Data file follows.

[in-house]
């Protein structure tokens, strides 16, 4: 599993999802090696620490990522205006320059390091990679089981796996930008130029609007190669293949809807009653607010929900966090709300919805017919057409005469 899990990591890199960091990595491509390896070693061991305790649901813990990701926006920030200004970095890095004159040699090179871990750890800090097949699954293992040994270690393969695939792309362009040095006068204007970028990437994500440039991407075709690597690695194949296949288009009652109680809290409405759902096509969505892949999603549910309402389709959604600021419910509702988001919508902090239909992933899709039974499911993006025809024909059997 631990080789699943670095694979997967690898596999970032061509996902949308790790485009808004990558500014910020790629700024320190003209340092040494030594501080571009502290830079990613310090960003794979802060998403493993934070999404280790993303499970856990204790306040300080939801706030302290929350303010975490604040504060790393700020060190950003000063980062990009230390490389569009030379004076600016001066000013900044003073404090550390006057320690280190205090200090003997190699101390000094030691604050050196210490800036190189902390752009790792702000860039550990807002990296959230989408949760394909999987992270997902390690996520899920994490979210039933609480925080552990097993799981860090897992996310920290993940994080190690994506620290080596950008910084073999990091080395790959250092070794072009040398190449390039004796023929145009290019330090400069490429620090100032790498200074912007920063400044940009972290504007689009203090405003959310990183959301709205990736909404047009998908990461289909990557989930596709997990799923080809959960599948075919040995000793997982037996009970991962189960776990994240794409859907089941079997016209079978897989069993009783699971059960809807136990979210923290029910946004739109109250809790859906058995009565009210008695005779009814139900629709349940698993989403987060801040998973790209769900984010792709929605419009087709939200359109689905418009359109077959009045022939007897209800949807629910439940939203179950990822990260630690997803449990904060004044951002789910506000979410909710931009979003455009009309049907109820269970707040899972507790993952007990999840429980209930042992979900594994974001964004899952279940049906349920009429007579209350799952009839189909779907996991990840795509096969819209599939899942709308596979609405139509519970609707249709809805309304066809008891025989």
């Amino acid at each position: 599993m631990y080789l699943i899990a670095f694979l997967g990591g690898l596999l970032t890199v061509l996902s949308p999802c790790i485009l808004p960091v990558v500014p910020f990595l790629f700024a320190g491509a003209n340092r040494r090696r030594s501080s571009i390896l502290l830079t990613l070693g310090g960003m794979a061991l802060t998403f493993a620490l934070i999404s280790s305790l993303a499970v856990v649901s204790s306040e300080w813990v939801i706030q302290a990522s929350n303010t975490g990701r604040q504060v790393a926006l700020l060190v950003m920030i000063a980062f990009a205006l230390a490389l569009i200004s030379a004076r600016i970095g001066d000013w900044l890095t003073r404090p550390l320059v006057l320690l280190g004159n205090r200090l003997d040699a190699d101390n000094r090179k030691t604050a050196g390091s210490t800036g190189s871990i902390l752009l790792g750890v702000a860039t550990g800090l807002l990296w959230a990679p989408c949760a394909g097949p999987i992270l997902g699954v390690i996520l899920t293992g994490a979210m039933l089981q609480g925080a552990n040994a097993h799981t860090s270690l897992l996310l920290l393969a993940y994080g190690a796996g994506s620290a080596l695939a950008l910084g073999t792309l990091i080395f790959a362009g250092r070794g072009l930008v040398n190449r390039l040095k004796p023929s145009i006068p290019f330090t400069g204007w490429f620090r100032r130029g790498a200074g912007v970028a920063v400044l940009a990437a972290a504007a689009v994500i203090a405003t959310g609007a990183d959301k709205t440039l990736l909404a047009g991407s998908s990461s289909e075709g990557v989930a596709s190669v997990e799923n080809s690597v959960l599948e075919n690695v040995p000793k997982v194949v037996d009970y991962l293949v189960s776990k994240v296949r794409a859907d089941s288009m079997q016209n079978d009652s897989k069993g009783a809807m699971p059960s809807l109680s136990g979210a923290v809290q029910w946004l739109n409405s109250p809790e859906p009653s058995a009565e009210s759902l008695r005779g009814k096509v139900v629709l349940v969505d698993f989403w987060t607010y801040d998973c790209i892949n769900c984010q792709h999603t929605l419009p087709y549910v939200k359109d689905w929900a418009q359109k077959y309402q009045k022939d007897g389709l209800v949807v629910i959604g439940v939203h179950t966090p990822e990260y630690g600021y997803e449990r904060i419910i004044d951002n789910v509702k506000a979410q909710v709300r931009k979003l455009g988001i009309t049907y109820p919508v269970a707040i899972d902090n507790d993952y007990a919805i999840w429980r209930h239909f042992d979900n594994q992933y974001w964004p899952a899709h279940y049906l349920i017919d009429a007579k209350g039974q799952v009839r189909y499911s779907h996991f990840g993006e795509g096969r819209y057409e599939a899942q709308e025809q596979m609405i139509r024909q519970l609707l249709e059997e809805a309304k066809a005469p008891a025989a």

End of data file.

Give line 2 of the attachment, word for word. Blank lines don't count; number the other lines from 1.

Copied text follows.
């Protein structure tokens, strides 16, 4: 599993999802090696620490990522205006320059390091990679089981796996930008130029609007190669293949809807009653607010929900966090709300919805017919057409005469 899990990591890199960091990595491509390896070693061991305790649901813990990701926006920030200004970095890095004159040699090179871990750890800090097949699954293992040994270690393969695939792309362009040095006068204007970028990437994500440039991407075709690597690695194949296949288009009652109680809290409405759902096509969505892949999603549910309402389709959604600021419910509702988001919508902090239909992933899709039974499911993006025809024909059997 631990080789699943670095694979997967690898596999970032061509996902949308790790485009808004990558500014910020790629700024320190003209340092040494030594501080571009502290830079990613310090960003794979802060998403493993934070999404280790993303499970856990204790306040300080939801706030302290929350303010975490604040504060790393700020060190950003000063980062990009230390490389569009030379004076600016001066000013900044003073404090550390006057320690280190205090200090003997190699101390000094030691604050050196210490800036190189902390752009790792702000860039550990807002990296959230989408949760394909999987992270997902390690996520899920994490979210039933609480925080552990097993799981860090897992996310920290993940994080190690994506620290080596950008910084073999990091080395790959250092070794072009040398190449390039004796023929145009290019330090400069490429620090100032790498200074912007920063400044940009972290504007689009203090405003959310990183959301709205990736909404047009998908990461289909990557989930596709997990799923080809959960599948075919040995000793997982037996009970991962189960776990994240794409859907089941079997016209079978897989069993009783699971059960809807136990979210923290029910946004739109109250809790859906058995009565009210008695005779009814139900629709349940698993989403987060801040998973790209769900984010792709929605419009087709939200359109689905418009359109077959009045022939007897209800949807629910439940939203179950990822990260630690997803449990904060004044951002789910506000979410909710931009979003455009009309049907109820269970707040899972507790993952007990999840429980209930042992979900594994974001964004899952279940049906349920009429007579209350799952009839189909779907996991990840795509096969819209599939899942709308596979609405139509519970609707249709809805309304066809008891025989």